War of the Rebellion: Serial 018 Page 0376 OPERATIONS IN N. VA., W. V., AND MD. Chapter XXIV.

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Manassas, June 12, 1862-5 p. m.

Honorable E. M. STANTON,

Secretary of War:

I have received the telegram from Major-General McClellan and Major General Banks you sent me this morning.

The enemy's telegram from Staunton to Governor Letcher at Richmond for re-enforcements seems to indicate there was no body of troops between Jackson and Richmond. This is not conclusive, but probable. General McClellan's opinion that some troops left Richmond to join Jackson is strong presumptive evidence that they intend to strengthen their forces in the valley, thought hardly by Longstreet's and Smith's divisions; perhaps it is only to make good Jackson's losses. General Fremont's intention to occupy Mount Jackson and his desire that General Banks should join him there, and the latter's wish to occupy either Middletown or Winchester, and his opinion adverse to occupying Front Royal, see, to indicate that both these commanders intend, or wish, to remain on the west side of the Shenandoah. If they can supply themselves by way of Winchester and Strasburg, and relinquish the road from Manassas to Front Royal town, their plan will have the advantage of having their forces move together in better supporting distance and less liable to attacks in detail; but in that case it seems to me that as all the forces of both these commanders would be on the same line, they might occupy in force a position farther in advance than Mount Jackson, so as to be able to fall on the rear of any force to Washington to enable the President's plan concerning my command to be carried into effect.

If, under the belief of an advance of a superior force, General Fremont falls back to Mount Jackson, which is within the Massanutten Range, General Shields' division is not safe at Luray, especially since the bridges over the Shenandoah are down and the communication is cut off, and he too far distant to be supported from Catlett's. I have sent to him to know if the has a good defensible position at Luray, and have delayed the movement of Rickett's two brigades from Front Royal to Catlett's, and ordered him to be ready to move to Luray.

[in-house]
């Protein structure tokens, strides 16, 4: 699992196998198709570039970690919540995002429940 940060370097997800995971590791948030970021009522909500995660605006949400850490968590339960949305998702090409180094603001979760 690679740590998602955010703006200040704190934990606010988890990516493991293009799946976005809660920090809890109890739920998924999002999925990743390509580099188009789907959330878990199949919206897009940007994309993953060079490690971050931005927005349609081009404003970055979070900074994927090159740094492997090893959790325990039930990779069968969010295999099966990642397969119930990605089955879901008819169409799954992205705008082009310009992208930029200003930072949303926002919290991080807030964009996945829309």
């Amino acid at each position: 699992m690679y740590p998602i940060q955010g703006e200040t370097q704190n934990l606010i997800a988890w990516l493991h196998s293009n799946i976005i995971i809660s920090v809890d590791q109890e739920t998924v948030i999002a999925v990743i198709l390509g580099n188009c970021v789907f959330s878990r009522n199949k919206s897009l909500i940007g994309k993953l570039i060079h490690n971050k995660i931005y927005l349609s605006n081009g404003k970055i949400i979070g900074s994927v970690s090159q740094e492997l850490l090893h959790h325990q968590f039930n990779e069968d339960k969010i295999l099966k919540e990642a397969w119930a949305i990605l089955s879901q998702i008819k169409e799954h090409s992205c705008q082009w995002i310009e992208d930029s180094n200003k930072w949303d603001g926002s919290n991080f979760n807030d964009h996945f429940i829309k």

But all this is interfering with the main plan, and if Generals Fremont and Banks think they can better operate both together west of the Shenandoah, I would recommend that no bridge be rebuilt over the Shenandoah at Front Royal; that Front Royal and the line from Manassas and Front Royal be abandoned, and that I at once bring my forces over to this line. The position now held on the left bank of the Shenandoah near Front Royal by Brigadier-General Crawford is strong. Shields' division greatly reduced and broken.


Major-General, Commanding Department of the Rappahannock.

NEAR NEW MARKET, June 12, 1862.

Colonel E. SCHRIVER, Chief of Staff;

COLONEL: In the rapid marches which I have of late been making, without rations and without shoes or nails, my horses and men have